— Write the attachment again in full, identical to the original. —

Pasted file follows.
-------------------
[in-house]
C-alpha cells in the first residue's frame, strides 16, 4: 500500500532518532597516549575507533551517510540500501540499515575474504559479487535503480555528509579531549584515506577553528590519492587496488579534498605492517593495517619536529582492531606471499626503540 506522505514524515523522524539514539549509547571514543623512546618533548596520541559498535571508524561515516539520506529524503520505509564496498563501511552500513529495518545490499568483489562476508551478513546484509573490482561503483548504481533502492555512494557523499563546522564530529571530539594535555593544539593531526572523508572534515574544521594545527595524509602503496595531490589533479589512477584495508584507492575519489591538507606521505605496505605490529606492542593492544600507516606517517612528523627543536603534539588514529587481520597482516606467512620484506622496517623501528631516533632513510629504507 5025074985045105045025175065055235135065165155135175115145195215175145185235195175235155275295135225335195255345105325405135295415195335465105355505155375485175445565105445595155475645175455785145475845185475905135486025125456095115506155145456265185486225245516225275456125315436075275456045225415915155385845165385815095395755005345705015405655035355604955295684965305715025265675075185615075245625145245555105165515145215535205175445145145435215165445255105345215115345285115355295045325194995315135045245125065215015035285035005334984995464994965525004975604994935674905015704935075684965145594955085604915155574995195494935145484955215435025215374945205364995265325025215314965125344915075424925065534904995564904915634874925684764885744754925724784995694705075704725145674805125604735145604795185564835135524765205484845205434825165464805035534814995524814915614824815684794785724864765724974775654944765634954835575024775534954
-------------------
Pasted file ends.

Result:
[in-house]
C-alpha cells in the first residue's frame, strides 16, 4: 500500500532518532597516549575507533551517510540500501540499515575474504559479487535503480555528509579531549584515506577553528590519492587496488579534498605492517593495517619536529582492531606471499626503540 506522505514524515523522524539514539549509547571514543623512546618533548596520541559498535571508524561515516539520506529524503520505509564496498563501511552500513529495518545490499568483489562476508551478513546484509573490482561503483548504481533502492555512494557523499563546522564530529571530539594535555593544539593531526572523508572534515574544521594545527595524509602503496595531490589533479589512477584495508584507492575519489591538507606521505605496505605490529606492542593492544600507516606517517612528523627543536603534539588514529587481520597482516606467512620484506622496517623501528631516533632513510629504507 5025074985045105045025175065055235135065165155135175115145195215175145185235195175235155275295135225335195255345105325405135295415195335465105355505155375485175445565105445595155475645175455785145475845185475905135486025125456095115506155145456265185486225245516225275456125315436075275456045225415915155385845165385815095395755005345705015405655035355604955295684965305715025265675075185615075245625145245555105165515145215535205175445145145435215165445255105345215115345285115355295045325194995315135045245125065215015035285035005334984995464994965525004975604994935674905015704935075684965145594955085604915155574995195494935145484955215435025215374945205364995265325025215314965125344915075424925065534904995564904915634874925684764885744754925724784995694705075704725145674805125604735145604795185564835135524765205484845205434825165464805035534814995524814915614824815684794785724864765724974775654944765634954835575024775534954